Plug in and charge your mobile phone enough times, and you’ll inevitably see the battery life get shorter. The same is true for electric cars.
With mobile phones, a replacement battery is comparatively easy, and most users have a change cycle of around 2 years. An electric car is a fundamentally different proposition on both fronts. The cost of replacing a battery can be prohibitive, and with ‘range anxiety’ an issue for all drivers adopting the new technology of electric cars, the knowledge that the available range may actually decrease over time adds further uncertainty. What is more, it can drastically impact the car’s resale value.
Warranties on electric car batteries are typically set at 8 years, or 200,000 miles. There is now a move towards the worlds first ‘million-mile battery’. Both Chinese battery manufacturer, Contemporary Amperex Technology, as well as American firm Tesla planning to launch their versions of this milestone in battery longevity.
In reality, the ‘million-mile’ tag is essentially a marketing ploy. Very few car drivers will test this functionality. The real benefit of the million-mile battery is that the technological advances required will help alleviate some of the other issues around battery life.
Any electric car owner will tell you that frequent fast-charging, cold weather and aggressive driving noticeably affect battery performance. Even leaving a car with a fully-charged battery, rather than a partially-charged battery (80% is considered the optimum) can increase the rate of battery degradation.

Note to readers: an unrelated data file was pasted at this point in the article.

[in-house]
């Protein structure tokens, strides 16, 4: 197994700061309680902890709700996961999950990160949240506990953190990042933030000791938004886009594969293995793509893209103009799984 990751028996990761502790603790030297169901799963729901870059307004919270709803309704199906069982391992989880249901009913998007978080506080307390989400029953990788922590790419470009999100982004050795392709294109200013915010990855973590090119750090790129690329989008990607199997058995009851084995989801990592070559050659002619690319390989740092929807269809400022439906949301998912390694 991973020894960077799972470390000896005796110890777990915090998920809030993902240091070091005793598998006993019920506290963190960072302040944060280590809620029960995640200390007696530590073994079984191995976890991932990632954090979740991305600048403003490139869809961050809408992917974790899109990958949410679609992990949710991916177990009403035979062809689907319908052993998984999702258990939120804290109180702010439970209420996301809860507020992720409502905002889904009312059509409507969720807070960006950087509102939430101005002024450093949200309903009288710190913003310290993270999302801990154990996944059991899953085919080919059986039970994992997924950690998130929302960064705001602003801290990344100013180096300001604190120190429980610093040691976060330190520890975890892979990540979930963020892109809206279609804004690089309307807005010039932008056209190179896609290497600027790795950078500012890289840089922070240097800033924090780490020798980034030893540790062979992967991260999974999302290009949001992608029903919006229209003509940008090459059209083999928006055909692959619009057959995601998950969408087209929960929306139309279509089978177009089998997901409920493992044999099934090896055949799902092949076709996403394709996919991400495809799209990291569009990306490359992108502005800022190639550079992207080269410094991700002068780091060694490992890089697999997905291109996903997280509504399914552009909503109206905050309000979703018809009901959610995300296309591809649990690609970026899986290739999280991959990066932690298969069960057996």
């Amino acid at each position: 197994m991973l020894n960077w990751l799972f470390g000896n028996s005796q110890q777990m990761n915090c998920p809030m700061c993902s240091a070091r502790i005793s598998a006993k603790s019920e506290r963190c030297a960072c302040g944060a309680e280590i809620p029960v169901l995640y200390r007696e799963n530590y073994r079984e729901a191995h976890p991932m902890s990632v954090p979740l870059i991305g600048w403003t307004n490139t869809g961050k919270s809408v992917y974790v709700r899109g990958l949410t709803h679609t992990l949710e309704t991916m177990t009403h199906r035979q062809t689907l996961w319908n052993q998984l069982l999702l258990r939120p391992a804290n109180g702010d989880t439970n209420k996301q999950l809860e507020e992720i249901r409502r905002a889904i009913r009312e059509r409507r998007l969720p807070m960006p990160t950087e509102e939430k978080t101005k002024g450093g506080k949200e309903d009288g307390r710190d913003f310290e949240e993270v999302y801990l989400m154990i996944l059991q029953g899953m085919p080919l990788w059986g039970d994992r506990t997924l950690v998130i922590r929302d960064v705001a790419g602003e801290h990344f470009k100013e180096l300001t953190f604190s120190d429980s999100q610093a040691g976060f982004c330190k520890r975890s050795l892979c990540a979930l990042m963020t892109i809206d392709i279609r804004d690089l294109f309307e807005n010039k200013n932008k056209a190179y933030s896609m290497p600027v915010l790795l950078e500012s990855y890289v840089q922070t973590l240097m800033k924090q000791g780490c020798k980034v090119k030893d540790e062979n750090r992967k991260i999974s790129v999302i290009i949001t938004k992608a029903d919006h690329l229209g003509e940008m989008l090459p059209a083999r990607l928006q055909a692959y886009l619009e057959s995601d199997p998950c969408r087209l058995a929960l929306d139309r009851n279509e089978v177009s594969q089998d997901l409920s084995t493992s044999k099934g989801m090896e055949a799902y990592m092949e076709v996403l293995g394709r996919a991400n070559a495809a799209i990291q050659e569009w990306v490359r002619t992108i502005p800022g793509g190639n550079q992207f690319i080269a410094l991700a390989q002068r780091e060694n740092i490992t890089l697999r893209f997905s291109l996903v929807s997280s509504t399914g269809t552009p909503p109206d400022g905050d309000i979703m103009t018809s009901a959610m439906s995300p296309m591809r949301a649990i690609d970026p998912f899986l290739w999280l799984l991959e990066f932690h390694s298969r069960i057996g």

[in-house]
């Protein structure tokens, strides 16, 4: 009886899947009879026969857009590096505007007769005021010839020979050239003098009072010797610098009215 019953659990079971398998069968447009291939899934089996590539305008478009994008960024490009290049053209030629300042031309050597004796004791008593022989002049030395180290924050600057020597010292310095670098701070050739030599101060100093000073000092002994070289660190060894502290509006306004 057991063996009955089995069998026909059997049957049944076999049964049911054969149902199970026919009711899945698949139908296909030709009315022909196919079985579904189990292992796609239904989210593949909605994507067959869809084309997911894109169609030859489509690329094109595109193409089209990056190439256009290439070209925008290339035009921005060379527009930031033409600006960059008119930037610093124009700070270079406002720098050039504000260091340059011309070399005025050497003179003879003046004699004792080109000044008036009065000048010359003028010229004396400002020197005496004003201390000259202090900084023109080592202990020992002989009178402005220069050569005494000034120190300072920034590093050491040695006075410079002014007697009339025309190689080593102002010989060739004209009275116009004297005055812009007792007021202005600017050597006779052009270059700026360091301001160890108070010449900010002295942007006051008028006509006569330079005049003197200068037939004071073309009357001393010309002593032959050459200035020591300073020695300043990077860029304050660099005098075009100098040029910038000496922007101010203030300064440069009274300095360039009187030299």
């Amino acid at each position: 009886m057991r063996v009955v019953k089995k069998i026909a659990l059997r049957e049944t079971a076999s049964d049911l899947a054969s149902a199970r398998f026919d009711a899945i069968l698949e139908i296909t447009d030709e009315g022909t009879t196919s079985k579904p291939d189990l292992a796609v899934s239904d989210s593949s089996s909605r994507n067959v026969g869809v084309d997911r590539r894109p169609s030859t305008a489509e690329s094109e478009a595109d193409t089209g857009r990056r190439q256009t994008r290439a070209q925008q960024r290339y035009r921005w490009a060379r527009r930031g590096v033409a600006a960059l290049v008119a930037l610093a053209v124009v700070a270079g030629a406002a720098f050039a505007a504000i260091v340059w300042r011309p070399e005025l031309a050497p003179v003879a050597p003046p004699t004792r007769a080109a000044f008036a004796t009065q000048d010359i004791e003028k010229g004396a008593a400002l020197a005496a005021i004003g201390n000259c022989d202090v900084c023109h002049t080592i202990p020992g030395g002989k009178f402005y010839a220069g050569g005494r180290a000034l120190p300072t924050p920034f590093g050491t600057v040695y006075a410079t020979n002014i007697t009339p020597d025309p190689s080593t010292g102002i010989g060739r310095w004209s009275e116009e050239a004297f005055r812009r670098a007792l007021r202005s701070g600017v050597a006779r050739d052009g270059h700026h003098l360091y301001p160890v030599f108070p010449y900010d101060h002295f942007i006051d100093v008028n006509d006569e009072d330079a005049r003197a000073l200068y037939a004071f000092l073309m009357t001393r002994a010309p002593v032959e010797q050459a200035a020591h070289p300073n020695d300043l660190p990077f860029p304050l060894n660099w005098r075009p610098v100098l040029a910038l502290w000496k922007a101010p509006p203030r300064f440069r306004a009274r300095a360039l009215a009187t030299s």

As a rule of thumb, the battery will degrade around 2% per year, and once it falls below 80% of its starting value, it is generally thought to be no longer suitable of use in cars.
The key then is developing battery technology to mitigate this degradation. Once again, Tesla are the undoubted market leader. Much like their lead in mapping data for autonomous driving, Tesla’s advantage is down, in part, to the sheer volume of data their customers deliver to them on a daily basis.
Direct experience of exactly how electric cars are used, and how they perform in different scenarios, climates and over longer periods of time is allowing researchers develop solutions to guard against some of the issues batteries currently face.
The holy grail of the 400-mile single charge range is now approaching. As we predicted in 2018, this number will be the catalyst for the mass adoption of electric cars in the UK, and around much of the world.
Once this milestone is achieved, battery technology will be about how to manage the huge increase in usage, and therefore charging cycles, we will see as autonomous cars becomes a day to day reality. If average car usage, or utilization, jumps from its current rate of around 4% to the expected 12-15% autonomous cars will bring, this brings a new hurdle in the battery technology race.